Wednesday is one of the most significant days in the American calendar: July 4, Independence Day. The day when Americans decided to, in the words of the surfer dude character from the movie "Fast Times at Ridgemont High," "leave this England place because it was bogus."
So, 231 years into this experiment we call America, how are things going?
You could look around and think, "not too good." And it seems a lot of people would believe you.
A recent Gallup poll showed that Americans are losing confidence in just about every institution the folks from Gallup cared to ask about. Confidence in "the presidency" was at 25 percent, down eight points since 1996. Confidence in Congress was only 14 percent, an all-time low, down five points. Confidence in newspapers is down a whopping eight points, with only 30 percent of people polled saying they had a "great deal" or "a lot" of confidence in the press.
We're still stuck armpit-deep in a war we actually won years ago but from which we can't seem to extricate ourselves. Despite the claim that "we're fighting terrorists in Iraq so they won't follow us home," a recent report warns that squads of suicide bombers have already been dispatched to the U.S.
We're getting hit with so many scandals around the presidency, some days it's hard to keep track of them all. The president himself seems hell-bent on grabbing more and more power for himself in the name of the terrifying concept he and his henchmen call the "unitary executive": the idea that the president has the "inherent power" to do literally anything, including break the law, if he claims it's to protect America.
Meanwhile, the Congress, which we elected to end this war, goes back to its old habit of knuckling under to Dubbya whenever he says, "Vote my way or the voters won't like you." Well, surprise, surprise, Congress. You voted his way on the troop funding bill and your poll numbers plummeted.
So what is there to celebrate this Wednesday? Should we raise our beers in salute to our country or slump over them in dark bars and mutter darkly about impending doom?
Well, my friends, despite of all of the above, I still believe there are a lot of things to love about America. Some are sublime, some are wonderfully ridiculous. For example:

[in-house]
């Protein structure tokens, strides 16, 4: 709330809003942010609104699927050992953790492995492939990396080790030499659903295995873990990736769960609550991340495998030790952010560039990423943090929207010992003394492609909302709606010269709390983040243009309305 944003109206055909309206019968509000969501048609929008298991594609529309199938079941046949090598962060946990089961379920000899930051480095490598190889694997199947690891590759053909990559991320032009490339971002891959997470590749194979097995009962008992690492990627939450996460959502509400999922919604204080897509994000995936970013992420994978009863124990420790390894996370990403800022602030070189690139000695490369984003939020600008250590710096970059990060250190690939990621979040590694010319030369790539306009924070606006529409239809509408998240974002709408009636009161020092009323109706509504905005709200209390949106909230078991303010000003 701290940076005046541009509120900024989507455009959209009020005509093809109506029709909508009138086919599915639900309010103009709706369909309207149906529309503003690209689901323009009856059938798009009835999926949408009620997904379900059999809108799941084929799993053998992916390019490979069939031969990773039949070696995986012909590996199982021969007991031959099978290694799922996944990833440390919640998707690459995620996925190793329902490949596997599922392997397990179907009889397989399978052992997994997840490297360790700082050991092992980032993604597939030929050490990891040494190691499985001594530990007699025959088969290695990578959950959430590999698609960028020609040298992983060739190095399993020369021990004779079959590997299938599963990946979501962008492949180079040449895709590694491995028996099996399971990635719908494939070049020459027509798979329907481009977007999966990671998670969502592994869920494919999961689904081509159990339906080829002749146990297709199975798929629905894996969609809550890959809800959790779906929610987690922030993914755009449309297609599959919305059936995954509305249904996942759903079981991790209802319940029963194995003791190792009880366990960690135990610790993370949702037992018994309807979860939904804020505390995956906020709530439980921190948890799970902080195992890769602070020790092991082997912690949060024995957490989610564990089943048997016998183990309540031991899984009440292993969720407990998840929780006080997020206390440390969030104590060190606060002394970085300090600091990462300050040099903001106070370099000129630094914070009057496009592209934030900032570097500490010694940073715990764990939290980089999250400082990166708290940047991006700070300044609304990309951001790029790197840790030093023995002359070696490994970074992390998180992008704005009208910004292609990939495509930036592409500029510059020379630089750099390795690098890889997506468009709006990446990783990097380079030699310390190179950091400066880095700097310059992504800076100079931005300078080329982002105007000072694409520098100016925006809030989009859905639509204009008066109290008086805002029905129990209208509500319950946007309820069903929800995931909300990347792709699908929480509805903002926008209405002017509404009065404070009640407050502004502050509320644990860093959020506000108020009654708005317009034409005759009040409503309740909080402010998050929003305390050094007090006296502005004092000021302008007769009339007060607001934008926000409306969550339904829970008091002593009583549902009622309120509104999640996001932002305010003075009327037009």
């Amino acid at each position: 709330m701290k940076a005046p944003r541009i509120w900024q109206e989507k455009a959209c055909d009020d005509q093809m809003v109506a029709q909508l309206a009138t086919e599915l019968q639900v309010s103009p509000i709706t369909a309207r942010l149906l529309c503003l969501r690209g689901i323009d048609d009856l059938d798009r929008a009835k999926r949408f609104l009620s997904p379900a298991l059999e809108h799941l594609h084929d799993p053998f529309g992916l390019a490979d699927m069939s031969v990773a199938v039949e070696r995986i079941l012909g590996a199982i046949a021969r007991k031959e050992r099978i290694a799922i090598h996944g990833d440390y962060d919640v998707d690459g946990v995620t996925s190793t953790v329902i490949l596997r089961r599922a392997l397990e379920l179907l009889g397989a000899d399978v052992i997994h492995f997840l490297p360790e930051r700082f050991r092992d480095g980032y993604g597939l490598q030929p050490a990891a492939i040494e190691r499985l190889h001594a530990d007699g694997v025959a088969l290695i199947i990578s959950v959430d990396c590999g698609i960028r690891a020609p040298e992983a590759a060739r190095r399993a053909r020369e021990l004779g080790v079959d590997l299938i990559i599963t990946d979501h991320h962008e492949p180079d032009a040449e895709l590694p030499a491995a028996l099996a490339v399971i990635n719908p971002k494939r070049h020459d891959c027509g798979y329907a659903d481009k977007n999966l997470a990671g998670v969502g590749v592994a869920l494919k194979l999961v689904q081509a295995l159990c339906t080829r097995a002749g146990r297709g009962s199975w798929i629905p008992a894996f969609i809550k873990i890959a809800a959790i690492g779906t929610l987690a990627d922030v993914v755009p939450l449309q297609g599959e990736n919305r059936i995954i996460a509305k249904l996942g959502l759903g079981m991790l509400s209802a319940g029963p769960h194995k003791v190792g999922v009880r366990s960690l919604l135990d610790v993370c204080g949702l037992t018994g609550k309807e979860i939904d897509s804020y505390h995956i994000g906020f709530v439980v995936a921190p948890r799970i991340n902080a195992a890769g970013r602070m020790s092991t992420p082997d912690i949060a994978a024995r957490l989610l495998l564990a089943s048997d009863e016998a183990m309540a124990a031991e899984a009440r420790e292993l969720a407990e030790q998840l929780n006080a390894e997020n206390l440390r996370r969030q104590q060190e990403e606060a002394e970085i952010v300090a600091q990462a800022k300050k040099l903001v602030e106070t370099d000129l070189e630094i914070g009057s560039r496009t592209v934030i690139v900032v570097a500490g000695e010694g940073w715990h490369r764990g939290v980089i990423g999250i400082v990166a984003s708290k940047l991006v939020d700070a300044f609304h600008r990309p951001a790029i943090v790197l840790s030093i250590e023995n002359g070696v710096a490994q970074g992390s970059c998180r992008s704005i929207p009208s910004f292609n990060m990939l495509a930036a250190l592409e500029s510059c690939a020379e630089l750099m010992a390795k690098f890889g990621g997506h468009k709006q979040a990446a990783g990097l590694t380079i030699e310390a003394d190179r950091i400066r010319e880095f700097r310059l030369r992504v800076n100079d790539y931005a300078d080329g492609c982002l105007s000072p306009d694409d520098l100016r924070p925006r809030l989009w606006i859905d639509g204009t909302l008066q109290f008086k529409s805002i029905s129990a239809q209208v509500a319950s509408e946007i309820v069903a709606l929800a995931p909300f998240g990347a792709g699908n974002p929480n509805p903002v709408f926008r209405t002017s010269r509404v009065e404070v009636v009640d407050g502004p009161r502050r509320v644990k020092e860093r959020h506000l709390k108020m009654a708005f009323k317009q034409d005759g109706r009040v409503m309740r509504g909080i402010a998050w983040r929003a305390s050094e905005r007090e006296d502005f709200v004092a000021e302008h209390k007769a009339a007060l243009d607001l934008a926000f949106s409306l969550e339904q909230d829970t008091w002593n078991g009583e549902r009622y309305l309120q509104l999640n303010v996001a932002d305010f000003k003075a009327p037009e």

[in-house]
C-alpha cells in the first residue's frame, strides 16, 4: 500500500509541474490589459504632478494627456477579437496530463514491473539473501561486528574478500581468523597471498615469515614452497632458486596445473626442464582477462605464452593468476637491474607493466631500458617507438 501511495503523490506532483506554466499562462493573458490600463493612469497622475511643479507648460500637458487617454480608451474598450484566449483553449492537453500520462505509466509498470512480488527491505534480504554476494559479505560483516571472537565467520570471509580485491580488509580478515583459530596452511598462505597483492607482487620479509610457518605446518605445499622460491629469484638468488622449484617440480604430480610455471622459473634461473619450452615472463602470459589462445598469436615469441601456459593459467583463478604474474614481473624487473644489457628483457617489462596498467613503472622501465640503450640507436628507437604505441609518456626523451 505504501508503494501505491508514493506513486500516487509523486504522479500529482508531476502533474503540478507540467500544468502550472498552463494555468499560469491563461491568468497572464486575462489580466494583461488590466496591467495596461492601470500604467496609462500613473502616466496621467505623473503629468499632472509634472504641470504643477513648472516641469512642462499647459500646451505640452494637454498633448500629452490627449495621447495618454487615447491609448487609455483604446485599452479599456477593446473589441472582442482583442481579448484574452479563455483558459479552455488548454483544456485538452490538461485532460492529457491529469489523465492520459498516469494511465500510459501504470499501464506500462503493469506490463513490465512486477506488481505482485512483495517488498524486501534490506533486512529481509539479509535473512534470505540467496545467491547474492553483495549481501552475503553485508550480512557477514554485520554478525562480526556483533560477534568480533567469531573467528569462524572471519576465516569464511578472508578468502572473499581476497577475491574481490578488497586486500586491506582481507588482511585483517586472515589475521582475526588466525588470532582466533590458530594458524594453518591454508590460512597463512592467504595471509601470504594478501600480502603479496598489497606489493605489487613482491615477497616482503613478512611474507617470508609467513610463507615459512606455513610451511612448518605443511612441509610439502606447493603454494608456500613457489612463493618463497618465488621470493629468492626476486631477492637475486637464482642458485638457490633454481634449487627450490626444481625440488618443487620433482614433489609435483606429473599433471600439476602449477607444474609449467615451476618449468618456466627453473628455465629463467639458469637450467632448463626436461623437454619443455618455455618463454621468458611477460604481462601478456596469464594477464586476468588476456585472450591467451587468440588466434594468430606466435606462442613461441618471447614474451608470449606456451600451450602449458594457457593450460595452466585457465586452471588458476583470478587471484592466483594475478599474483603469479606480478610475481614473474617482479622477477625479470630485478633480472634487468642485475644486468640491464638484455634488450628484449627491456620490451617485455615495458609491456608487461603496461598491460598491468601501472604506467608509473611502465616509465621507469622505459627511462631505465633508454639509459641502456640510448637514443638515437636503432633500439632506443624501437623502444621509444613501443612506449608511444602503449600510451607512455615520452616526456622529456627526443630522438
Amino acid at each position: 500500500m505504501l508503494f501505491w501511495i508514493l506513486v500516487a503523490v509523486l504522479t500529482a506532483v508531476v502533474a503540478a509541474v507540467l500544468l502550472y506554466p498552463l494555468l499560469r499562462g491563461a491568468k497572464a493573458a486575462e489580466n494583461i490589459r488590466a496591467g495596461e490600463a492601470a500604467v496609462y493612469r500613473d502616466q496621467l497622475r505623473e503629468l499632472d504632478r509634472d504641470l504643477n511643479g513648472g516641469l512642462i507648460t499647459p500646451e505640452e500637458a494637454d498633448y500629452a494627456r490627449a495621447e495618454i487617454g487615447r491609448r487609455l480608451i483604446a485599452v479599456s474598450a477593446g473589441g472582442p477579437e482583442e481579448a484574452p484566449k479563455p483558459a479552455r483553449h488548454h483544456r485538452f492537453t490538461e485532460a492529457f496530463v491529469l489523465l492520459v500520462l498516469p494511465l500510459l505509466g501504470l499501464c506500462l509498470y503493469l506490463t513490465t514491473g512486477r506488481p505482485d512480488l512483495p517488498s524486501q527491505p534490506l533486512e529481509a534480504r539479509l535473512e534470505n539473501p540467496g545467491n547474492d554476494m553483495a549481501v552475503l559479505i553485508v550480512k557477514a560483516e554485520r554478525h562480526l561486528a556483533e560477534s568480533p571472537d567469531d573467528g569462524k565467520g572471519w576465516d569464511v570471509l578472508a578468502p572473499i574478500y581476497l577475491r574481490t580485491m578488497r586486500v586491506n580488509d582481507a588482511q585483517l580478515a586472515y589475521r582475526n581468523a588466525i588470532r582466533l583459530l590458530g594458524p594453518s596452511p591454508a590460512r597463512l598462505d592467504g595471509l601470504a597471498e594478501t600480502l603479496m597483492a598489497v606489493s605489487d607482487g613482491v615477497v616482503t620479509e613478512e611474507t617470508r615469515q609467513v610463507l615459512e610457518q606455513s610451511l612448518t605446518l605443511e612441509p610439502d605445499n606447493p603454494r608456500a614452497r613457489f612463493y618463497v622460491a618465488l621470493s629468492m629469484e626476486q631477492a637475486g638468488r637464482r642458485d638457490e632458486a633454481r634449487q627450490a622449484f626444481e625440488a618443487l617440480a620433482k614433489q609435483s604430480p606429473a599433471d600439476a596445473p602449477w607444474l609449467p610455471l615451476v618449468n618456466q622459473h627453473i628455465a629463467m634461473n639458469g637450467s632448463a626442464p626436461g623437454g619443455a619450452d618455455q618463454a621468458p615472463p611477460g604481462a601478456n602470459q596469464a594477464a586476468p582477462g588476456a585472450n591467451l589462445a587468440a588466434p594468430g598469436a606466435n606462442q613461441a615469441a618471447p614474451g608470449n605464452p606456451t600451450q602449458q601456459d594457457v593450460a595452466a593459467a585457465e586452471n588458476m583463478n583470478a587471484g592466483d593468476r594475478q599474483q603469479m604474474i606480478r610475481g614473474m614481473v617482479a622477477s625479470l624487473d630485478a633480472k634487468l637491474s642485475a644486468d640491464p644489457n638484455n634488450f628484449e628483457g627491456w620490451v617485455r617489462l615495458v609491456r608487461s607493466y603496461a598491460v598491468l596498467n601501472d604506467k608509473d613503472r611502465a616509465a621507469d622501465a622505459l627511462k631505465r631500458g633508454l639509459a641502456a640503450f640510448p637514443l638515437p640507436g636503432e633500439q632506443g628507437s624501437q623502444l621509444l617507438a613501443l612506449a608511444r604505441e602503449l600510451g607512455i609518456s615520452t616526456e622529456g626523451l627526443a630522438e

-- We still have Jon Stewart and "The Daily Show," as well as Stephen Colbert and his "Colbert Report." I don't know how they do it, but they manage to keep us laughing about the absurdities of our government and our society.
-- We still have people in this country like Florida's Dale Rippy. According to The Associated Press, when the 62-year-old Vietnam veteran was attacked by a rabid bobcat on his deck, he "endured the bobcat's slashes and bites until it clawed into a position where he could grab it by the throat. Then he strangled it." Now I'm not automatically anti-bobcat, but you've got to admit, that's pretty bad-ass. "If that cat had attacked a child, it would've been really bad," Rippy said later. Glad that old dude's on our side.
-- Support for the idea of banning "books with dangerous ideas" from public school libraries has declined from 55 percent in 1998 to 46 percent. It has now fallen to the lowest level of support of the past 20 years.
-- Vice President Dick Cheney's influence appears to be waning in the White House, with the war-mongering, power-grabbing holdout from the Nixon administration wielding less and less power in foreign policy. People like convicted perjurer Scooter Libby and the guy Cheney shot in the face down in Texas might be actually due for a Presidential Medal of Freedom for turning the veep into the joke he so richly deserves to be.
And let's not forget the biggest thing: We still have our Constitution -- and people who are willing to support it. Like the judges in the Fourth Circuit who recently delivered a stinging rebuke to King George's idea that he can lock people up on his own say-so without due process. Or people from Dubbya's own party, like Sen. Arlen Specter, who are willing to stand up and challenge the idea that any chief executive can just issue a "signing statement" saying, in effect, "I don't have to pay attention to this law."
There are still people who believe in the American system of checks and balances, that no man is a king over us, and that there is still such a thing as the rule of law. We still have the power to change the course America is on, if we'll take it. And that's an idea in whose honor we can light a Roman candle and hoist a beer.